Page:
We became involved in the case and we informed the Prosecutor that it was the other coworker who was coercing Ms. B. into calling in prescriptions. The other coworker never cooperated with investigators, and we discovered that she had been convicted of Identity Theft in the state of New Jersey. Ultimately, we presented detailed Mitigation to the Prosecutor and they agreed to offer a plea to a single count of Solicitation, which is a Class 6 Open/Misdemeanor. She received 6 months of Probation and Zero Days in Jail. After 6 months of Probation, she had the case designated a Misdemeanor.
Unfortunately, her conviction qualified under 42 USC 1320(A)(7) and 42 CFR 1001.101(C). This means that Ms. B. was excluded from participation in any capacity (including employment) regarding Medicare, Medicaid and all Federal Healthcare Programs as defined under section 1128 B(F) of the Social Security Act for a minimum statutory period of five years. This includes any state healthcare program which is funded by Federal money. The exclusion had a significant effect on her ability to work in the healthcare field. However, because her conviction was designated a Misdemeanor, she had the ability to challenge the exclusion which was issued by the Department of Health and Human Services, Office of the Inspector General.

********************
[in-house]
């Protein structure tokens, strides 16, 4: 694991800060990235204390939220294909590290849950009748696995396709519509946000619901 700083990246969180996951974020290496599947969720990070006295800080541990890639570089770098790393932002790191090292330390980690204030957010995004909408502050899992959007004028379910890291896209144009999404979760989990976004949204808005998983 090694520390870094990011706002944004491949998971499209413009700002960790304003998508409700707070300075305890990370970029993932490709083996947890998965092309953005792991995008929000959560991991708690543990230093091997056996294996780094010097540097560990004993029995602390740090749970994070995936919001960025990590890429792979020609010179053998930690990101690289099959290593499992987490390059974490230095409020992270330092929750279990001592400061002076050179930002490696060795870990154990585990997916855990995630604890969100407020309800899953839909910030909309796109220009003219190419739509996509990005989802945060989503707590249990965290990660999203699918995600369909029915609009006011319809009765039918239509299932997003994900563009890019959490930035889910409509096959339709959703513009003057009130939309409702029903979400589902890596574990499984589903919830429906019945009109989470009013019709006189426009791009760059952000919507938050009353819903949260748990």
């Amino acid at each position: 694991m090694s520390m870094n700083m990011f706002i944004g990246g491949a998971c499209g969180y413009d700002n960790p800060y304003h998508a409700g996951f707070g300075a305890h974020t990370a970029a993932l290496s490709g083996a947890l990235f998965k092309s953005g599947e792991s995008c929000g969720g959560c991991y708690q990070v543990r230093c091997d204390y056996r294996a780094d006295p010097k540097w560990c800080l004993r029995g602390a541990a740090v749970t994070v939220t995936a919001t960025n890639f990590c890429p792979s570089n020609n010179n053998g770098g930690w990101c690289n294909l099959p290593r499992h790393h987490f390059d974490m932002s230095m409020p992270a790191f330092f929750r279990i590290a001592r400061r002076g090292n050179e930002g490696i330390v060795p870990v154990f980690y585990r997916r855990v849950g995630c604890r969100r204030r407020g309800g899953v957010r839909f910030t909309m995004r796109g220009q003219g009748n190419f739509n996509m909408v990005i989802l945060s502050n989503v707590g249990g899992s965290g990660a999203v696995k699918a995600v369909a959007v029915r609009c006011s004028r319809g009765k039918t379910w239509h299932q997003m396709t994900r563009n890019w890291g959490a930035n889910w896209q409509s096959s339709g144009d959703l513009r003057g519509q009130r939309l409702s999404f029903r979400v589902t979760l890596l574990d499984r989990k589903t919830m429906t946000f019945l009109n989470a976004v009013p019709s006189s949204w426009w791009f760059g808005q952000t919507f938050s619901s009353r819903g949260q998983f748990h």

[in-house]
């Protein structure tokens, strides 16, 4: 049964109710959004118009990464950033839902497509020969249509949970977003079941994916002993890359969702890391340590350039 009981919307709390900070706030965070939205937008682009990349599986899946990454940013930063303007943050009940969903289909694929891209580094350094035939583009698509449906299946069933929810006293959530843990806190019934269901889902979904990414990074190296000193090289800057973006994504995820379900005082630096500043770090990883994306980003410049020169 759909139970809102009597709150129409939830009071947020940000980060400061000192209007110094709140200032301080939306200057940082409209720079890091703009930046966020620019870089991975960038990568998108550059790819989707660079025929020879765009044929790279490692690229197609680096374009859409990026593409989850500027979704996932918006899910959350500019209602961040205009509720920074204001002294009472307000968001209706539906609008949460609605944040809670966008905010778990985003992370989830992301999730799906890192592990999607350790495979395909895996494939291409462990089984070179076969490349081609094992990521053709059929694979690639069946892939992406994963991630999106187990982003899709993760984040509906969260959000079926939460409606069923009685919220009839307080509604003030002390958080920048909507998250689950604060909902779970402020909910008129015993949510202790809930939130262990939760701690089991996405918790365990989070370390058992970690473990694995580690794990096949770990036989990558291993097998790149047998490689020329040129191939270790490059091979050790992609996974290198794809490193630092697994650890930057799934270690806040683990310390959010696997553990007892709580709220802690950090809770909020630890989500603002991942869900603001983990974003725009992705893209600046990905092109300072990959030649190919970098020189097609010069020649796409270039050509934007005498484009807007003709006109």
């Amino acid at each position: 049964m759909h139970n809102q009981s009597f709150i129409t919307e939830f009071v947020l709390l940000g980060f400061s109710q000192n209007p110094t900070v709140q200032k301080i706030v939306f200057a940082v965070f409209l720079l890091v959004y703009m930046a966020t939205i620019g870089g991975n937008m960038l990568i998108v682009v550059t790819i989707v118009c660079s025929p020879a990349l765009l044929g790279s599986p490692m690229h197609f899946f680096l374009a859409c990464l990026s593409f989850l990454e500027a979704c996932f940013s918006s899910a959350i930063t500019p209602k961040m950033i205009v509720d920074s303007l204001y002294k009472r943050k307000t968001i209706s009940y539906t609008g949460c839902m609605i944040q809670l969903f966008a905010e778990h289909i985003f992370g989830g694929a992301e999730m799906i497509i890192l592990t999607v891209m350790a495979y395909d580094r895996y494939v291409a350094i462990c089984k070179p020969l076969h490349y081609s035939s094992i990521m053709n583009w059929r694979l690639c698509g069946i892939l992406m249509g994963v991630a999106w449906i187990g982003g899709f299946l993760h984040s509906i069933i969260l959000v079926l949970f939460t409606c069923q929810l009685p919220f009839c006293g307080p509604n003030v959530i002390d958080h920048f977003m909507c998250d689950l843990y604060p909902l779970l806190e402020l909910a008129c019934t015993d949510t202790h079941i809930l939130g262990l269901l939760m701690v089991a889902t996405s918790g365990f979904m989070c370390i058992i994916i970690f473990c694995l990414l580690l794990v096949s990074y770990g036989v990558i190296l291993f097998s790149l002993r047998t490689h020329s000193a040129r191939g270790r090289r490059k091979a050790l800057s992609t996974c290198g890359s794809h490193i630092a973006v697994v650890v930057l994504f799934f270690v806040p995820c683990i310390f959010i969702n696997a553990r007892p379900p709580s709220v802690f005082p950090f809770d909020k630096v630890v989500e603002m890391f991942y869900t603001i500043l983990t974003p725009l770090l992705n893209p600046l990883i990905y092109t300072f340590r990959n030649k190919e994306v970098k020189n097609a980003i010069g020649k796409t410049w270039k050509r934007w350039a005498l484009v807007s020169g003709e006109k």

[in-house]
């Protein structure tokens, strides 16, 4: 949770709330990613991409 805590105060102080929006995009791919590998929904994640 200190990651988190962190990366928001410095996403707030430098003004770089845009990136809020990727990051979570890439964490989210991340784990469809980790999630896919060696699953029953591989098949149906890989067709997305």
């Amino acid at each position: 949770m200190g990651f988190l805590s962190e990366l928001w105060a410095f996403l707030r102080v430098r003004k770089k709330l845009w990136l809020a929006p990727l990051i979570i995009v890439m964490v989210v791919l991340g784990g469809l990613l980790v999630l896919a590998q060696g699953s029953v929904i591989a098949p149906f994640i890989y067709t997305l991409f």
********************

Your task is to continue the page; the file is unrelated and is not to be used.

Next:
State v. Mr. H (DMC No. 11744) – Felony Illegally Conducting an Enterprise/RICO ($132,755 in Counterfeit Checks), Felony Computer Tampering, Felony Attempted Fraudulent Schemes & (2 Counts) Forgery – Reduced to Possession of a Forgery Device with Probation and Zero Days in Jail – Maricopa County Superior Court (Case No. CR2013-002470).